Take the time to review your draft CV; then get a friend to look it over. You want that document to be free of errors: no grammatical mistakes, no words spelled incorrectly. It’s hard for an employer to believe you’re detail oriented if your resume contains mistakes.
- Paralegaledu.org: How to Become a Paralegal
- Criminal Justice Degree Schools: How to Become a Paralegal: Career and Salary Information
- Rasmussen College: What I Wish I Knew BEFORE Becoming a Paralegal
- Bureau of Labor Statistics: Paralegals and Legal Assistants
- UCAS: Paralegal
- LawyerEDU: Paralegal Career in Texas
- Paralegal-Edu.org: Paralegal Certification
- Use your cover letter to state up front that you may lack specific experience in the paralegal field but that you have a passion to learn. Also highlight the work experience you do have and how it makes you a qualified candidate.
- If you have no experience because you just graduated from college, then you will want to list your education information before your work experience information.
- Do not falsify any information on your resume. You may highlight job duties that you think will make you a better-looking candidate for a paralegal position, but they must be job duties that you have actually performed in the past.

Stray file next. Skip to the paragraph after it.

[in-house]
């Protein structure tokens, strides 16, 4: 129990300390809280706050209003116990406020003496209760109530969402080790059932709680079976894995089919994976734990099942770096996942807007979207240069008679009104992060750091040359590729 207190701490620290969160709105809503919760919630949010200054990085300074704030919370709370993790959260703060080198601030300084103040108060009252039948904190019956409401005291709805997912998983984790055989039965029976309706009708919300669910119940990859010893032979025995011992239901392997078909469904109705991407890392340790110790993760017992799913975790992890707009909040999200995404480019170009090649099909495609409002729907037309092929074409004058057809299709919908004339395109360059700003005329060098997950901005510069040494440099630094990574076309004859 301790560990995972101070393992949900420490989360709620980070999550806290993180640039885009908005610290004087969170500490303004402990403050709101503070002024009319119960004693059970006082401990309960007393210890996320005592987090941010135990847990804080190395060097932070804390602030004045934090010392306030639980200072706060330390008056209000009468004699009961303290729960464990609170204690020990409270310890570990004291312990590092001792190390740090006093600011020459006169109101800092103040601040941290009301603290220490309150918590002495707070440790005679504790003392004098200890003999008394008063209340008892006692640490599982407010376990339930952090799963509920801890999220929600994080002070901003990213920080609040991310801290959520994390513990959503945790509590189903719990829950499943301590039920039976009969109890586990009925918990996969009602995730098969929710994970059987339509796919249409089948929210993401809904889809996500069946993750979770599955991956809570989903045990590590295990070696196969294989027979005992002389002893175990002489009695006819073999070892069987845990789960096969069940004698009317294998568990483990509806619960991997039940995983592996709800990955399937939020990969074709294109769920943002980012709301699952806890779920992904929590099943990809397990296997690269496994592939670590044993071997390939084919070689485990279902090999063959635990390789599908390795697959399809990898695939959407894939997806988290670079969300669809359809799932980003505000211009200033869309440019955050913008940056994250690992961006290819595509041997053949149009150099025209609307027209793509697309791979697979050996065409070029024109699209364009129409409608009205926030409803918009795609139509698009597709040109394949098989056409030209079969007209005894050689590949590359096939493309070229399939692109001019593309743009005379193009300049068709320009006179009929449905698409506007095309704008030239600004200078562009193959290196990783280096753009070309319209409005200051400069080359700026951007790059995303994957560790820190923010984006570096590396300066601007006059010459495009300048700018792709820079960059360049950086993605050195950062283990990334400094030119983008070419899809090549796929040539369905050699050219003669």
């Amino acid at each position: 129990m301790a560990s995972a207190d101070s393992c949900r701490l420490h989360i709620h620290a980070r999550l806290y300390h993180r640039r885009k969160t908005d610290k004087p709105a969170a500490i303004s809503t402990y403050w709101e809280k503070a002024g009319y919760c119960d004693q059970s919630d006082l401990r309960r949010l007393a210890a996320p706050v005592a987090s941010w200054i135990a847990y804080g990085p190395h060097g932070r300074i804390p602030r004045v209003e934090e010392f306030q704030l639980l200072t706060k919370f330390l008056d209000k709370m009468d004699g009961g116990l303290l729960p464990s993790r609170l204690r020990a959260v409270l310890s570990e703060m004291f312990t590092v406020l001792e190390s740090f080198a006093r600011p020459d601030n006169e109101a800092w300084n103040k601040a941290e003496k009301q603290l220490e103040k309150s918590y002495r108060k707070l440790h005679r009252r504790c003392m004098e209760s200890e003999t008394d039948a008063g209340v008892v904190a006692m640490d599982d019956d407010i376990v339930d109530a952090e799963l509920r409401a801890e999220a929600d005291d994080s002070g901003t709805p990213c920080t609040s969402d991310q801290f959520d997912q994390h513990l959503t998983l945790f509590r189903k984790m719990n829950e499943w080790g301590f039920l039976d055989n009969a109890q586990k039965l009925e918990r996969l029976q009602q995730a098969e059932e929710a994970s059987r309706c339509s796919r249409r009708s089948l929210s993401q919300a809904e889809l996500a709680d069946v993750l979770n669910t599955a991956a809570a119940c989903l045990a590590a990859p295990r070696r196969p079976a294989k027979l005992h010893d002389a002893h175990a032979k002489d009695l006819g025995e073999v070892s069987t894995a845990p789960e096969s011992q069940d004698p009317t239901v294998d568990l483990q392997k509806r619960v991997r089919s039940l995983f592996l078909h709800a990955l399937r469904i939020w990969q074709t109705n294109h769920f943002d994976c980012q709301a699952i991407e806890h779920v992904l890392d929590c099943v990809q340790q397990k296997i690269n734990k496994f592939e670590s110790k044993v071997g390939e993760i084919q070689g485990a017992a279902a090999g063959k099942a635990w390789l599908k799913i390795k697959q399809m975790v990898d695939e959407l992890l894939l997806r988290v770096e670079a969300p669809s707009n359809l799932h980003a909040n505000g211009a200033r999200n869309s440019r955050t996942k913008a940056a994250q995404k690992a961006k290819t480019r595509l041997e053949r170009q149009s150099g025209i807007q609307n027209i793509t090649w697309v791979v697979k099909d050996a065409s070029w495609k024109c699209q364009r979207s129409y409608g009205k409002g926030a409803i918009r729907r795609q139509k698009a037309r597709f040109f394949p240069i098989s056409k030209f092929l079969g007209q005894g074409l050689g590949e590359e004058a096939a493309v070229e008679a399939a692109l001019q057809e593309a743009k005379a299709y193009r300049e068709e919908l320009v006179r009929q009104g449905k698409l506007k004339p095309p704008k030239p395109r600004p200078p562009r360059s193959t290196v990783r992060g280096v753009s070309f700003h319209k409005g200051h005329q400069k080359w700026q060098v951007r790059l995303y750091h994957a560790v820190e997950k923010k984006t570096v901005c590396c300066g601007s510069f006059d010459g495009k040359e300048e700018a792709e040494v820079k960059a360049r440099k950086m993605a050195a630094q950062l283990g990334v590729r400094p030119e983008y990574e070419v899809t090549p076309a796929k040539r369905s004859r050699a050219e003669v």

Teo Spengler has worked as a trial lawyer, a teacher and a writer at various times in her life, which is one of the reasons she likes to write about career paths. Spengler has published thousands of articles in the past decade including articles providing tips for starting a job or changing careers. Her work has appeared in numerous online publications including Legal Zoom, eHow Business, Livestrong, SF Gate, Arizona Central, Houston Chronicle, Navy Federal Credit Union, Pearson, Quicken.com, and Working Mother websites. She holds a J.D. from U.C. Berkeley, an M.A. in English and an M.F.A. in fiction.